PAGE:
In the web version, the sequence information automatically populates the data item corresponding to the sequence of macromolecular components. These data eventually form the entity_poly_seq category in mmCIF format and the SEQRES record in PDB format files. When using the standalone version or pdb_extract as part of the CCP4 package, the program creates two text files while extracting the sequence information: a data-template file (called data_template.text) and a script-input file (called log_script.inp). The data-template file contains the sequence information and also has fields for adding non-electronically produced information such as author name, citation, release status, structure title, related entries, protein source, protein-expression details, molecular names, crystallization conditions, crystal properties, radiation source, temperature and data-collection protocols. These fields may either be completed here or later when using the ADIT editor for deposition. The advantage of completing these fields in the data-template file is obvious when preparing multiple related structures for deposition. In this case, many of these fields are identical. Thus, instead of manually typing of all this information in ADIT for each deposition, the information in these fields can be copied when editing the respective data-template files. It should be noted here that the web interface of pdb_extract does not provide fields for including the non-electronically produced information. Thus, it should be used in conjunction with ADIT to produce fully populated data files that can be deposited to the PDB.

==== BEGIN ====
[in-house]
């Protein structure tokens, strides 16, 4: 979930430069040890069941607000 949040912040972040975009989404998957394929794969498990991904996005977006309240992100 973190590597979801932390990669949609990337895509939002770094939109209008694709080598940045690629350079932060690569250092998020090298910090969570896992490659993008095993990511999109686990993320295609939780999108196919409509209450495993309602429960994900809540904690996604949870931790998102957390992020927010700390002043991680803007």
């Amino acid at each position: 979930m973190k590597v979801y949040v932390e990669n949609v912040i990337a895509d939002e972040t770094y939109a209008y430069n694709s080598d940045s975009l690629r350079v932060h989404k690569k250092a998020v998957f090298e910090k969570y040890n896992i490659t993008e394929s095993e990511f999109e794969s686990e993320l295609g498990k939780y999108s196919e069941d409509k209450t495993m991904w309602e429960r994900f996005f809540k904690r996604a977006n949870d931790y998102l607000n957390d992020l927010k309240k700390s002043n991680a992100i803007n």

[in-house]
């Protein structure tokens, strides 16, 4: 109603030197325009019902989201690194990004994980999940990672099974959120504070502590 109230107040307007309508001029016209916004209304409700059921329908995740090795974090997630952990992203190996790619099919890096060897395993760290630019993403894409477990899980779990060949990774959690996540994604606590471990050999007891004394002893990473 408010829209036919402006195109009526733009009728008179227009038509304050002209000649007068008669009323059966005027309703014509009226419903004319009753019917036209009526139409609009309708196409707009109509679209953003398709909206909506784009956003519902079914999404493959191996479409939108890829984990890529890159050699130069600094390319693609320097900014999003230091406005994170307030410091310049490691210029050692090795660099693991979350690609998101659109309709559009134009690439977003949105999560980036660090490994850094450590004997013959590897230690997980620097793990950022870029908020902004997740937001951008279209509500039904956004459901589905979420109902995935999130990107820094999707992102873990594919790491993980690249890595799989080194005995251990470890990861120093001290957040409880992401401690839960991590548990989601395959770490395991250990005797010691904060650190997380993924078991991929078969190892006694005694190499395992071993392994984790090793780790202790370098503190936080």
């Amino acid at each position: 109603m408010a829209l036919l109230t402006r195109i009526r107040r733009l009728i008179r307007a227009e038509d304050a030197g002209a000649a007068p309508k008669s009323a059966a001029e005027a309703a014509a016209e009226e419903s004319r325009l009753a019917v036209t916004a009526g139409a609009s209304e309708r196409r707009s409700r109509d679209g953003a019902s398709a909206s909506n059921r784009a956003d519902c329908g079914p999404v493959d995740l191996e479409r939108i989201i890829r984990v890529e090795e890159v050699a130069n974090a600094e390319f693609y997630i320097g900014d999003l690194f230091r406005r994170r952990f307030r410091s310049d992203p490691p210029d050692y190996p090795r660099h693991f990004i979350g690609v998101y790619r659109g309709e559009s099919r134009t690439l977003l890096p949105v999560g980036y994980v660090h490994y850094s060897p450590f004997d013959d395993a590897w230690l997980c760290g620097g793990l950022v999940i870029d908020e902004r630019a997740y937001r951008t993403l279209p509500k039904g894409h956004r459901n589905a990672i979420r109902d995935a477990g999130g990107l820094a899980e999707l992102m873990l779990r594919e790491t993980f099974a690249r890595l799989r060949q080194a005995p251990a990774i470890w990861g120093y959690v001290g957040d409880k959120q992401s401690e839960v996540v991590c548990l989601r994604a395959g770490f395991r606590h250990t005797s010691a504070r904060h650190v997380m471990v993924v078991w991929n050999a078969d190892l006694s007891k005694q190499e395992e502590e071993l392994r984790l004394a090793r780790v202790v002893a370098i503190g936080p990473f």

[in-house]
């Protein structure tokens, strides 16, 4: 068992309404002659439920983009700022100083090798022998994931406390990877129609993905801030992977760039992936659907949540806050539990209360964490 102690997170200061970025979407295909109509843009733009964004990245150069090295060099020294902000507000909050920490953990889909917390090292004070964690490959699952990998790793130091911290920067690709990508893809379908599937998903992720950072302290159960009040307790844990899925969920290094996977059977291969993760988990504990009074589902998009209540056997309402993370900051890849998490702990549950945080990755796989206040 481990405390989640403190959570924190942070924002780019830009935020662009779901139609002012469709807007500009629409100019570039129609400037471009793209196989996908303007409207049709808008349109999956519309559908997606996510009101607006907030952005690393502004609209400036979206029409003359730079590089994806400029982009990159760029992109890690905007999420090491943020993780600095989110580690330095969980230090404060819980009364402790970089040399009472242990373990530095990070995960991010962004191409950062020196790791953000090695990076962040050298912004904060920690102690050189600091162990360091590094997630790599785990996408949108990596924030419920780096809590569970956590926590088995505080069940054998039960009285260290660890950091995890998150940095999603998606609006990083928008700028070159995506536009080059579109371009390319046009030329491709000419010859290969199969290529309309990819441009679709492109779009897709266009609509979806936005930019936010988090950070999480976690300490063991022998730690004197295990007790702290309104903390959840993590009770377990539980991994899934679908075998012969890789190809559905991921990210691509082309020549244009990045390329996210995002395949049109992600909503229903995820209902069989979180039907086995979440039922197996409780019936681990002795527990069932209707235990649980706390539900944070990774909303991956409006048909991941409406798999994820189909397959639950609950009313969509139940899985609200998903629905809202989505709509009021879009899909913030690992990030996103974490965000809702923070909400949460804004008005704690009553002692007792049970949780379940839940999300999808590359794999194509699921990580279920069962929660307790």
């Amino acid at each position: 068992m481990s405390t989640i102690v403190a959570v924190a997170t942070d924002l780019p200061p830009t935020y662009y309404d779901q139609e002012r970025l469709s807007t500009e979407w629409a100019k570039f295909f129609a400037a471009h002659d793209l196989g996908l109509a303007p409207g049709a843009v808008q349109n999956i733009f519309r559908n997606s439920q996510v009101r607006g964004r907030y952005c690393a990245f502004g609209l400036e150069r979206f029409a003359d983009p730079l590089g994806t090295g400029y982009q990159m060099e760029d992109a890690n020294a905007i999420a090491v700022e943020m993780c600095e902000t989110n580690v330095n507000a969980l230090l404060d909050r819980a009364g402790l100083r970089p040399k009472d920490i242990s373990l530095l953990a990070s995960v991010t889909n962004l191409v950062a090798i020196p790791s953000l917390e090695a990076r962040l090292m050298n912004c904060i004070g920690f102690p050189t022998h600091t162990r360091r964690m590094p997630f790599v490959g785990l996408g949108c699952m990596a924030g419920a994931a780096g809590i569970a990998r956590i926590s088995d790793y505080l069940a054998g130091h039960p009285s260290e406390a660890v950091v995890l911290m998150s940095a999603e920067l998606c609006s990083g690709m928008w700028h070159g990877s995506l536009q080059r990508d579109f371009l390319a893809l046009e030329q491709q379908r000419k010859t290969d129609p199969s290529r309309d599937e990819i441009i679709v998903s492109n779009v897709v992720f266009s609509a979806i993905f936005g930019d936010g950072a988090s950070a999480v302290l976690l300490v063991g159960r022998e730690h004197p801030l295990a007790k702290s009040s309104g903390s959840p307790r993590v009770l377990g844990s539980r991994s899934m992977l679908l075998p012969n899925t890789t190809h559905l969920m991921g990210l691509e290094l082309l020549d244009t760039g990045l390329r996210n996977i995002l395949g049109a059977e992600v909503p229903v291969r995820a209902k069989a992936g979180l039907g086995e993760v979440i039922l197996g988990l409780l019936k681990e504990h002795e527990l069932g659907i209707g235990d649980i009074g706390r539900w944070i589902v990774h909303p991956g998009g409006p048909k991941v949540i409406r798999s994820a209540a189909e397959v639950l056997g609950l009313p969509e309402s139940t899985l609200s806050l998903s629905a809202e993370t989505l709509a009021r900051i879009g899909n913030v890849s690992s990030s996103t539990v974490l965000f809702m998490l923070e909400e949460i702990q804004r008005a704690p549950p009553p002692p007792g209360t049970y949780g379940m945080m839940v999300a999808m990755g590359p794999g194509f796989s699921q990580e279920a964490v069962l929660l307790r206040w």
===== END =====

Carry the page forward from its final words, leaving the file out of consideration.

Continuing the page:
In addition to the coordinates, structure-factor files and sequence information, pdb_extract requires the names of the programs used for structure determination, along with their appropriate output and log files representing the final or best trial for that step of structure determination. In the CCP4i and web interface of pdb_extract the program names can be selected from lists provided and the appropriate output and log files can be uploaded. The standalone version and pdb_extract as part of the CCP4 package can both be executed either from the command line or using a script. When using the script method, the script-input file (log_script.inp, generated along with the data-template file) is used to list the names of the applications used for structure solution along with their output and log files, while in the command-line method all this information is directly provided at the command line using specific arguments described in the documentation for this program.